Customs workers also held strikes on Thursday – citing long term workplace grievances – and have given management one week to address their demands .

Calls for tourism workers striking last week failed to result in significant incident, though Minivan News was informed of the partisan political atmosphere in Irufushi which has resulted in numerous dismissals at the resort.

Travel advisories in a number of significant markets, including China and the UK, were updated this week to warn of growing instability.

The MDP’s supposed run-off opponents, the Progressive Party of Maldives (PPM) took advantage of the lack of activity in the Supreme Court to call for the removal from parliament of MDP MPs who had criticised the court’s recent rulings. The Home Ministry has announced it is investigating both Transparency Maldives and the Tourism Employees Association of Maldives (TEAM) for similar offences.

The PPM also called for the resumption of Nasheed’s stalled trial regarding the detention of Criminal Court Judge Abdulla Mohamed, and the quick resolution of the Dr Afrasheem Ali murder case. Police this week forwarded a further four names to the Prosecutor General for their alleged involvement of the late PPM MP’s killing.


Don’t interfere in Maldives’ internal affairs, acting Foreign Minister tells UN General Assembly

The Maldivian government has called on the UN to ensure “non-interference in internal affairs of sovereign states.”

In her address to the UN General Assembly on October 1, Acting Foreign Minister Dr Mariyam Shakeela referred to “concerted efforts by external forces to prevent the emergence of an indigenous democratic system of governance in the Maldives [by] attempting to shape the outcome of, what is, an internal issue”.

Dr Shakeela’s comments follow global concern over the Supreme Court’s indefinite suspension of a constitutionally-mandated run-off election scheduled for September 28. Police enforced the order on Saturday by surrounding the Elections Commission with orders to storm the building and seize the ballot papers unless the commission capitulated.

“Democracy consolidation is not just about holding elections. Nor is it about having a democratically sound Constitution. In the Maldives too, we quickly found that changing the Constitution, or having a multi-party election, did not instill democratic values within our society,” Dr Shakeela told the UN.

“For democracy to be cultivated and consolidated, the supremacy of the constitution must be upheld above all. The institutional deficiencies we face, must be addressed within constitutional provisions. And the political leadership must sustain an unshakable commitment to the principles and values of states.”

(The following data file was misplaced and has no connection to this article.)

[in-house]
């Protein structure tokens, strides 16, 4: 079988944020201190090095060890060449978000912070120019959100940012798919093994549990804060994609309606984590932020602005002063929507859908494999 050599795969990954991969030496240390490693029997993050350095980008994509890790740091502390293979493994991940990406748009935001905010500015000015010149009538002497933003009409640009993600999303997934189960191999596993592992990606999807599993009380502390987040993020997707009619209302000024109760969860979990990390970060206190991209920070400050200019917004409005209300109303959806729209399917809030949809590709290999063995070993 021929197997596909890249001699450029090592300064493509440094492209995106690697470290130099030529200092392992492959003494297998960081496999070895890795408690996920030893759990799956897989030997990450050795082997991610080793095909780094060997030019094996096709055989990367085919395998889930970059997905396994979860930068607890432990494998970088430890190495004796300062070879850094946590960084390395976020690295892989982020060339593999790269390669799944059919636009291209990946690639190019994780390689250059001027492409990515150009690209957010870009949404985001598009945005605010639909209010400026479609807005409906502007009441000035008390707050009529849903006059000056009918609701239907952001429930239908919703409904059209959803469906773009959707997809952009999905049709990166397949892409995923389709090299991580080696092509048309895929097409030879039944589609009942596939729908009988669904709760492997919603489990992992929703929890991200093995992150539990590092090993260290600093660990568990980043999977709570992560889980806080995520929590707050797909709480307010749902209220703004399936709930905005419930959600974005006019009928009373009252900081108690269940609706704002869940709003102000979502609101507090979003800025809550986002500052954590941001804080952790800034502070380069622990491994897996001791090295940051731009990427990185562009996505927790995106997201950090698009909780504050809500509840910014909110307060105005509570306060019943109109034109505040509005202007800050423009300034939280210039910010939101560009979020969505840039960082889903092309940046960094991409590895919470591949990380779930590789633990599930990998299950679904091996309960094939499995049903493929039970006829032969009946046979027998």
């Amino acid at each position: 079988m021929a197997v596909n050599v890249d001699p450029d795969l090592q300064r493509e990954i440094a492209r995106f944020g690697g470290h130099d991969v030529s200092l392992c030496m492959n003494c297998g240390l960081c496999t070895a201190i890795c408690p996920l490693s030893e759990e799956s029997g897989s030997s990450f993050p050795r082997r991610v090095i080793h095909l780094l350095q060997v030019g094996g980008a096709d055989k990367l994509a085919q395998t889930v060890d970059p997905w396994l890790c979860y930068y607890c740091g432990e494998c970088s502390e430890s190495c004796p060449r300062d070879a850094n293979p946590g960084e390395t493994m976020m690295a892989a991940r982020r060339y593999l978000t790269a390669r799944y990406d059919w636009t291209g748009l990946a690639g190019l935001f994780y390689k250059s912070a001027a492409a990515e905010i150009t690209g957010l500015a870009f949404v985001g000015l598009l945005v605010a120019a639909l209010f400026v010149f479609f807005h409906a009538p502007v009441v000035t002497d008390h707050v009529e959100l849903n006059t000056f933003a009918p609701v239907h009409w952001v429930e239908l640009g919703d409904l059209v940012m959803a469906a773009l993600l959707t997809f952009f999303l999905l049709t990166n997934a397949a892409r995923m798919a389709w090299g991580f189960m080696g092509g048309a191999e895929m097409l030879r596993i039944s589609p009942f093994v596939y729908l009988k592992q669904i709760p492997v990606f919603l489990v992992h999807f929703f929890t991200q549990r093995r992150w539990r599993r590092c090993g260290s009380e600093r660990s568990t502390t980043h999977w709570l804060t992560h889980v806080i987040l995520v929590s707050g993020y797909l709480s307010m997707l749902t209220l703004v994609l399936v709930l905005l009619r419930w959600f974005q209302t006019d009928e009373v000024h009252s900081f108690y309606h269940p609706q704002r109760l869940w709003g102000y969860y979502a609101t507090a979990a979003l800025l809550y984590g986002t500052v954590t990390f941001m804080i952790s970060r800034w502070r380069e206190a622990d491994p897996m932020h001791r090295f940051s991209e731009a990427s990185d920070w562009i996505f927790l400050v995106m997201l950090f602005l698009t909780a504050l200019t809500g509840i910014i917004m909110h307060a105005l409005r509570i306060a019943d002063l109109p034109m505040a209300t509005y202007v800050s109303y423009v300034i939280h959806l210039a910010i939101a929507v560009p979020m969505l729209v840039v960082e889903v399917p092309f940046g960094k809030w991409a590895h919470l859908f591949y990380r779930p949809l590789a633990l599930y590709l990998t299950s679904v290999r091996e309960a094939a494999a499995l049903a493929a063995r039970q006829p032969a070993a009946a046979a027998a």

Presidential candidate Gasim Ibrahim, who placed third in the first round with 24.07 percent of the vote, went to the Supreme Court seeking to annul the vote alleging widespread electoral fraud and declaring “God Willing, Gasim will be President on November 11”.

He was swiftly joined in court by second-placed Abdulla Yameen, who received 25.35 percent of the vote, and Attorney General Azima Shukoor, Yameen’s former lawyer. Siding against the Elections Commission, the three alleged electoral irregularities despite the unanimous positive assessments of local and international election observers, including the UN itself.

In a statement, UN Secretary General Bai Ki-moon said he was concerned about the Supreme Court’s postponement of the second round, given that the first round was “widely recognised as a success by international and domestic election observers.”

“It is of the utmost importance that the will of the people be respected in deciding the future of the country. These are pivotal elections for reaffirming the democratic process in the Maldives,” stated the UN Secretary General.

Dr Shakeela meanwhile told the UN that “Some of the parties that competed in the election have identified serious issues with the conduct of the elections, and have asked the Supreme Court of the Maldives for a ruling. We are expecting the Court to come out with a ruling in the coming days. The integrity of the second round of our Presidential election cannot be maintained without ensuring the integrity of the first round through Constitutional means. We await the Supreme Court’s verdict to continue the electoral process.”

Dr Shakeela went on to accuse “some external forces” of “attempting to shape the outcome of, what in effect is, an internal issue. The Maldives is small. Our democracy is at an infant stage. Our institutions are young. That does not, however, mean that larger countries have a right to intervene and attempt to dictate outcomes in domestic affairs of the Maldives.”